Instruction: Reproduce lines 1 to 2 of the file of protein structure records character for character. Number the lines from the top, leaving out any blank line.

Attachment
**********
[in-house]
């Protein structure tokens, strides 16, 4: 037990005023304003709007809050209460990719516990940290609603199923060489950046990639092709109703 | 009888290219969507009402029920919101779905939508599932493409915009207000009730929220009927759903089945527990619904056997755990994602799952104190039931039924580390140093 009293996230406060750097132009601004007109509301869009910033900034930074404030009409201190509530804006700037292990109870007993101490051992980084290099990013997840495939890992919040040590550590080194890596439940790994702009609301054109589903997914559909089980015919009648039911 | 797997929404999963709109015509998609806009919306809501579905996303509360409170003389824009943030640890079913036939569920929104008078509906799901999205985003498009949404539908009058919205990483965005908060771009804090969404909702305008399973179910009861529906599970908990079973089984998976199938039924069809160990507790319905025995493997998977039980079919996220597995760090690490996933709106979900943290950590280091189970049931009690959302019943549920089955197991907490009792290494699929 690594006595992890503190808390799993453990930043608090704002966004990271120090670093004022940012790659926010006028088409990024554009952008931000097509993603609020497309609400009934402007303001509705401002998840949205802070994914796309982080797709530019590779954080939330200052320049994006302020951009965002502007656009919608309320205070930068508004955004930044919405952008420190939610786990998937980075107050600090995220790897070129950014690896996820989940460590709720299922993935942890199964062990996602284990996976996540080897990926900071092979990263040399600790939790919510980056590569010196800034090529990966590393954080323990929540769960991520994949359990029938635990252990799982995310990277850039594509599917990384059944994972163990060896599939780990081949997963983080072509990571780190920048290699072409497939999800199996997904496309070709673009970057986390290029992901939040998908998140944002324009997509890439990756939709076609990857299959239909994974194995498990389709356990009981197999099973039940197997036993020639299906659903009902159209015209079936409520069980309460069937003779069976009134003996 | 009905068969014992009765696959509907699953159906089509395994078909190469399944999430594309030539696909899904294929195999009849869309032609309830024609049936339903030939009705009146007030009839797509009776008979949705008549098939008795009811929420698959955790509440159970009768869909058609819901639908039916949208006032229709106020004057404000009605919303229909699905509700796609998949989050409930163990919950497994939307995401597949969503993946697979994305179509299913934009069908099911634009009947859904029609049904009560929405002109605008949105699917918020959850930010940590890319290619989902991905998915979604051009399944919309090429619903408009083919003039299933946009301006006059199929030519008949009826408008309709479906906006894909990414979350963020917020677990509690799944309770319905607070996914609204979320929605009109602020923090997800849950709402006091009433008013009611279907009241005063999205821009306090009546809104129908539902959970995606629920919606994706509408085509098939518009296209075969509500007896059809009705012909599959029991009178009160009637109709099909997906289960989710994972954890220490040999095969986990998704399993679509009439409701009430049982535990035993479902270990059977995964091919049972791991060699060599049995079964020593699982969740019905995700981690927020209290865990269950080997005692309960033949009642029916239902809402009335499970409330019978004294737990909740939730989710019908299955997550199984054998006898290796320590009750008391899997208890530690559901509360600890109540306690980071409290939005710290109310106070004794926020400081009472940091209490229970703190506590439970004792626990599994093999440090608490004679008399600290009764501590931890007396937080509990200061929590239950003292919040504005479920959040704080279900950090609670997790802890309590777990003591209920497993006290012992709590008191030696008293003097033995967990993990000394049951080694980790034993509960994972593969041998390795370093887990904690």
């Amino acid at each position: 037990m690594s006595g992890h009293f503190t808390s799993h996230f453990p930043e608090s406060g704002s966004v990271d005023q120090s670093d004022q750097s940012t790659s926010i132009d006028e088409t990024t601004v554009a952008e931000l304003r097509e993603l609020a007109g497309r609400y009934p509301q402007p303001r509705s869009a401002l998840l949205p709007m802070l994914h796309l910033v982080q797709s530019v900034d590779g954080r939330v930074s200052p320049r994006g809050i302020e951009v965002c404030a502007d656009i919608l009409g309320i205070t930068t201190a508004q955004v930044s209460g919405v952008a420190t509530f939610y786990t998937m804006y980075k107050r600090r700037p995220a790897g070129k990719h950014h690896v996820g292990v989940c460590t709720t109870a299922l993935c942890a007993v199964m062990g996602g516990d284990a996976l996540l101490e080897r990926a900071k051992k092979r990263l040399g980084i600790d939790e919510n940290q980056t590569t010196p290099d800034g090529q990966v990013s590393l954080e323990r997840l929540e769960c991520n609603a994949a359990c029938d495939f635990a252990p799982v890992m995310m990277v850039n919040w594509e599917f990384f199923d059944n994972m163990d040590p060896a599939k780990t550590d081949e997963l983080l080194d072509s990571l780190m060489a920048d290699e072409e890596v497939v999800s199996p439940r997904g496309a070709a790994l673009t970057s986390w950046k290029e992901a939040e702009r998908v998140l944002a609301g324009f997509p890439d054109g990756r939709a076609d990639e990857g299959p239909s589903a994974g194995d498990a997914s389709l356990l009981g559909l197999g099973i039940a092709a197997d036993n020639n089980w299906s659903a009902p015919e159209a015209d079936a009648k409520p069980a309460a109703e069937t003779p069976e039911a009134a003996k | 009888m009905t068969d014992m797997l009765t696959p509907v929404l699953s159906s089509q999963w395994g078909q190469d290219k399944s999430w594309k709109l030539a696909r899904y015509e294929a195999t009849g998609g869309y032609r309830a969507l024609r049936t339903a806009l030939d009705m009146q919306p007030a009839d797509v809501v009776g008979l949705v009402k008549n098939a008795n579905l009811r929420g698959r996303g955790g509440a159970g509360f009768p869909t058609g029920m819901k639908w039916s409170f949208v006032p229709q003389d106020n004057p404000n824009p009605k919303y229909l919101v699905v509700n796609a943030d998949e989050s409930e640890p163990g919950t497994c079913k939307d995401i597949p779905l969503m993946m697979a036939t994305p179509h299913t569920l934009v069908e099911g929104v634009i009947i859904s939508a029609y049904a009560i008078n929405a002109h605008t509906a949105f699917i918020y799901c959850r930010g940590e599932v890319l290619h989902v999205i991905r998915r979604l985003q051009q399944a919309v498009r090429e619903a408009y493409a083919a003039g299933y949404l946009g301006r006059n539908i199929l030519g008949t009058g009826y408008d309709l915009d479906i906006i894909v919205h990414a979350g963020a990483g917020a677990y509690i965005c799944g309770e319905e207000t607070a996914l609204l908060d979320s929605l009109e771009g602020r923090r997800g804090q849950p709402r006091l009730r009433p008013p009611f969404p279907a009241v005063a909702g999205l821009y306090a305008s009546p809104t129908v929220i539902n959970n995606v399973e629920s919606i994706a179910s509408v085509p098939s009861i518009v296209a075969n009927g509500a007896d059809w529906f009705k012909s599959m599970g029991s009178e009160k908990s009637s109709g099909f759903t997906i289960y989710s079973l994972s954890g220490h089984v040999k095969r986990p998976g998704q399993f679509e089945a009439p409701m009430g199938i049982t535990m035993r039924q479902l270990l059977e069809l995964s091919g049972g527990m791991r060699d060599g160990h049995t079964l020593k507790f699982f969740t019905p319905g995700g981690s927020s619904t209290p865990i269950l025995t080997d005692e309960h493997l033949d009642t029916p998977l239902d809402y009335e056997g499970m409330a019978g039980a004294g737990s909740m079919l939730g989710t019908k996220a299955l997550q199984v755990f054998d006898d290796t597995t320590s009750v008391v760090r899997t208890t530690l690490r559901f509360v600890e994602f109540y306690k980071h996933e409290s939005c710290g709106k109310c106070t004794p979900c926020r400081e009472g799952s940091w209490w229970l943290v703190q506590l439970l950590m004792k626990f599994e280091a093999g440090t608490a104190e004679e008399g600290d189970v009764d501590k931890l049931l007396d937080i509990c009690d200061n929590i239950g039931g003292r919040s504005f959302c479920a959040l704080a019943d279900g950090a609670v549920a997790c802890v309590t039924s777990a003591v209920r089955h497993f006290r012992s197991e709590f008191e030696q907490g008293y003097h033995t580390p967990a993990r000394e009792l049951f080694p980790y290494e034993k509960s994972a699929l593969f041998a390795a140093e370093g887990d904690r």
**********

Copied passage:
[in-house]
């Protein structure tokens, strides 16, 4: 037990005023304003709007809050209460990719516990940290609603199923060489950046990639092709109703 | 009888290219969507009402029920919101779905939508599932493409915009207000009730929220009927759903089945527990619904056997755990994602799952104190039931039924580390140093 009293996230406060750097132009601004007109509301869009910033900034930074404030009409201190509530804006700037292990109870007993101490051992980084290099990013997840495939890992919040040590550590080194890596439940790994702009609301054109589903997914559909089980015919009648039911 | 797997929404999963709109015509998609806009919306809501579905996303509360409170003389824009943030640890079913036939569920929104008078509906799901999205985003498009949404539908009058919205990483965005908060771009804090969404909702305008399973179910009861529906599970908990079973089984998976199938039924069809160990507790319905025995493997998977039980079919996220597995760090690490996933709106979900943290950590280091189970049931009690959302019943549920089955197991907490009792290494699929 690594006595992890503190808390799993453990930043608090704002966004990271120090670093004022940012790659926010006028088409990024554009952008931000097509993603609020497309609400009934402007303001509705401002998840949205802070994914796309982080797709530019590779954080939330200052320049994006302020951009965002502007656009919608309320205070930068508004955004930044919405952008420190939610786990998937980075107050600090995220790897070129950014690896996820989940460590709720299922993935942890199964062990996602284990996976996540080897990926900071092979990263040399600790939790919510980056590569010196800034090529990966590393954080323990929540769960991520994949359990029938635990252990799982995310990277850039594509599917990384059944994972163990060896599939780990081949997963983080072509990571780190920048290699072409497939999800199996997904496309070709673009970057986390290029992901939040998908998140944002324009997509890439990756939709076609990857299959239909994974194995498990389709356990009981197999099973039940197997036993020639299906659903009902159209015209079936409520069980309460069937003779069976009134003996 | 009905068969014992009765696959509907699953159906089509395994078909190469399944999430594309030539696909899904294929195999009849869309032609309830024609049936339903030939009705009146007030009839797509009776008979949705008549098939008795009811929420698959955790509440159970009768869909058609819901639908039916949208006032229709106020004057404000009605919303229909699905509700796609998949989050409930163990919950497994939307995401597949969503993946697979994305179509299913934009069908099911634009009947859904029609049904009560929405002109605008949105699917918020959850930010940590890319290619989902991905998915979604051009399944919309090429619903408009083919003039299933946009301006006059199929030519008949009826408008309709479906906006894909990414979350963020917020677990509690799944309770319905607070996914609204979320929605009109602020923090997800849950709402006091009433008013009611279907009241005063999205821009306090009546809104129908539902959970995606629920919606994706509408085509098939518009296209075969509500007896059809009705012909599959029991009178009160009637109709099909997906289960989710994972954890220490040999095969986990998704399993679509009439409701009430049982535990035993479902270990059977995964091919049972791991060699060599049995079964020593699982969740019905995700981690927020209290865990269950080997005692309960033949009642029916239902809402009335499970409330019978004294737990909740939730989710019908299955997550199984054998006898290796320590009750008391899997208890530690559901509360600890109540306690980071409290939005710290109310106070004794926020400081009472940091209490229970703190506590439970004792626990599994093999440090608490004679008399600290009764501590931890007396937080509990200061929590239950003292919040504005479920959040704080279900950090609670997790802890309590777990003591209920497993006290012992709590008191030696008293003097033995967990993990000394049951080694980790034993509960994972593969041998390795370093887990904690």